Even with the basic premise so clearly in Andy’s mind, Ribblestrop didn’t get written for some time. ‘I was dabbling with it for about four years. But I was also writing another, more serious book based on my time in India and I just couldn’t make it work.’
Changing teaching jobs took Andy from Cornwall to San Paulo but the move wasn’t a success and he soon fled back to London and from there managed to get back to Truro School. It was then that he had a real stroke of luck. Doing his best to manage a rowdy bunch of year 9s Andy was asked if he had ever written a book. He began to tell the Ribblestrop stories. One boy came up to him when he’d finished and said, ‘that was really good. You ought to show it to my mum. She’s an agent.’
Andy loves telling this story. It’s the stuff of dreams for any writer although at that point he says that publishing the book hadn’t been at the top of his mind. ‘All I wanted was to be able to say was I’ve finished a book.’ But, the opportunity too big to let slip, he sent Jane Turnbull the manuscript and it was swiftly sold on the basis that he would be willing to work on it. Once, that would have been a big ask for Andy. ‘Ten years earlier I would have been way too stubborn. I thought you should cling onto your thoughts against all comers. But now I don’t.’ Andy really respects and values the editorial support he receives from Venetia Gosling at Simon and Schuster. In fact, he’s submitted so readily to it that he adds pensively, ‘Sometimes I think I am too easily swayed.’
Ribblestrop was quickly followed by Trash, a quite different story about a group of children surviving on a rubbish heap. A tense and touching thriller, it tells how they first find and then protect something seriously exciting. Set in any third world country where such practice is commonplace and drawing on Andy’s first hand experiences of seeing children such as these scavenging for a living in India, it has a seriousness and thoughtfulness that at first glance set it apart from Ribblestrop. But, take away the setting and the humour, how Andy sets up his young characters and how he captures the interplay between them and their dependence on one another is very similar. Trash, like Ribblestrop, received excellent reviews and it is a long way down the line towards being made into a film.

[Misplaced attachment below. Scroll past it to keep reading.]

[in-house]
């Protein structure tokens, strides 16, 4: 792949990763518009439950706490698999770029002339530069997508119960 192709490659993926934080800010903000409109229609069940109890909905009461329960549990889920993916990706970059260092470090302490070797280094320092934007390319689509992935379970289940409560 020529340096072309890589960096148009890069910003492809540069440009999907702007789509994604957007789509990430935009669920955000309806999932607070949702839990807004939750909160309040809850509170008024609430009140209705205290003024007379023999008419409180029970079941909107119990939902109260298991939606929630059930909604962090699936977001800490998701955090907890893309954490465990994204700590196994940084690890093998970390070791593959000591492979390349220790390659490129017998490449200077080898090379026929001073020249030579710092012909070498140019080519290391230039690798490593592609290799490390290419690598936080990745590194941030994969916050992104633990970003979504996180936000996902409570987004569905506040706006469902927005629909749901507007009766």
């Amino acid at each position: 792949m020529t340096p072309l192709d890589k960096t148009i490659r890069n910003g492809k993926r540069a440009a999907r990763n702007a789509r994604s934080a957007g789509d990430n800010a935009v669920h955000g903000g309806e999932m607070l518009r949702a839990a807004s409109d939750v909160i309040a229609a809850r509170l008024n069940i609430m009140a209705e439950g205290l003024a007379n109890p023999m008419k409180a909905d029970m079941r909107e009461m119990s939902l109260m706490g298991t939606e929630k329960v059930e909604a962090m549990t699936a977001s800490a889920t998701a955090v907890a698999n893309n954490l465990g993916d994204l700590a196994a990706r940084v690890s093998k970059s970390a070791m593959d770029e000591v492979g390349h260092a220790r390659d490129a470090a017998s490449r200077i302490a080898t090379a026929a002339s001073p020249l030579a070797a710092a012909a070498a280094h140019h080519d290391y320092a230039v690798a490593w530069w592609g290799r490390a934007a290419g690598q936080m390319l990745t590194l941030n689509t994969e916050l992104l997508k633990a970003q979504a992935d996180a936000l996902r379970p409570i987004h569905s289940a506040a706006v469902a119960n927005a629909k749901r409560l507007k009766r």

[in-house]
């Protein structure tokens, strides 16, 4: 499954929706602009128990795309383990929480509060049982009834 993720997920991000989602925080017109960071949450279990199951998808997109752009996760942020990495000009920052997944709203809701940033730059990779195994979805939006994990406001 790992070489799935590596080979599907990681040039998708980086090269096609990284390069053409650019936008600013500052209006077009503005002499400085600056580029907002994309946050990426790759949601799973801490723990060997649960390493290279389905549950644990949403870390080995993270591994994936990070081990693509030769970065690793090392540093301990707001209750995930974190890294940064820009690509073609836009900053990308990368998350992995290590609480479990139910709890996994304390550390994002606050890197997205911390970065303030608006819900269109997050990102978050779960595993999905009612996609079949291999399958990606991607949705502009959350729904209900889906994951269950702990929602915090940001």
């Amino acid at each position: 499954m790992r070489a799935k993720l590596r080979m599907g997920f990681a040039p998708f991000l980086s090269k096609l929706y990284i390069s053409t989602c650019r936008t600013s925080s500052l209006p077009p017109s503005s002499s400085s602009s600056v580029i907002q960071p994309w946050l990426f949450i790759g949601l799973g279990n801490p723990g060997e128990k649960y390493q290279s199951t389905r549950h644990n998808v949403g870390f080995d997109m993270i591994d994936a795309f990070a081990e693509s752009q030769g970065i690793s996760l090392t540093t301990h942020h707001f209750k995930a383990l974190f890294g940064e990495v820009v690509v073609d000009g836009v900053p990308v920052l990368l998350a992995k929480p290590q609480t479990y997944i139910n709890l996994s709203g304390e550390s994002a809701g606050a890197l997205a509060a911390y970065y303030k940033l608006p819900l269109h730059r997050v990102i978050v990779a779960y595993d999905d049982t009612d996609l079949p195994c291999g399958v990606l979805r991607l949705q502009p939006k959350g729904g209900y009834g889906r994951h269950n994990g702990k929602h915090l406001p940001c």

And now a major prize. Does the Guardian Children’s Fiction Prize make a difference? ‘It’s changed something in my head but it doesn’t directly affect what I do next. Ribblestrop three is already commissioned and I have another book to deliver for David Fickling who published Trash.’
So Andy knows his writing schedule and he’s planning to take some time off school to fulfil all his commitments but giving up the day job is not part of his plans. ‘Fairly soon, I’ll be looking for a school to join,’ he says. ‘I like people to like and dislike when you’re in a school. And I like belonging.’
Ribblestrop (978 1 8473 8230 6) and Return to Ribblestrop (978 1 8473 8812 4) are published by Simon & Schuster at £6.99 each pbk. Trash (978 1 8499 2056 8) is published by David Fickling Books at £5.99 pbk.
Julia Eccleshare is the children’s book editor of the Guardian and the co-director of CLPE (The Centre for Literacy in Primary Education).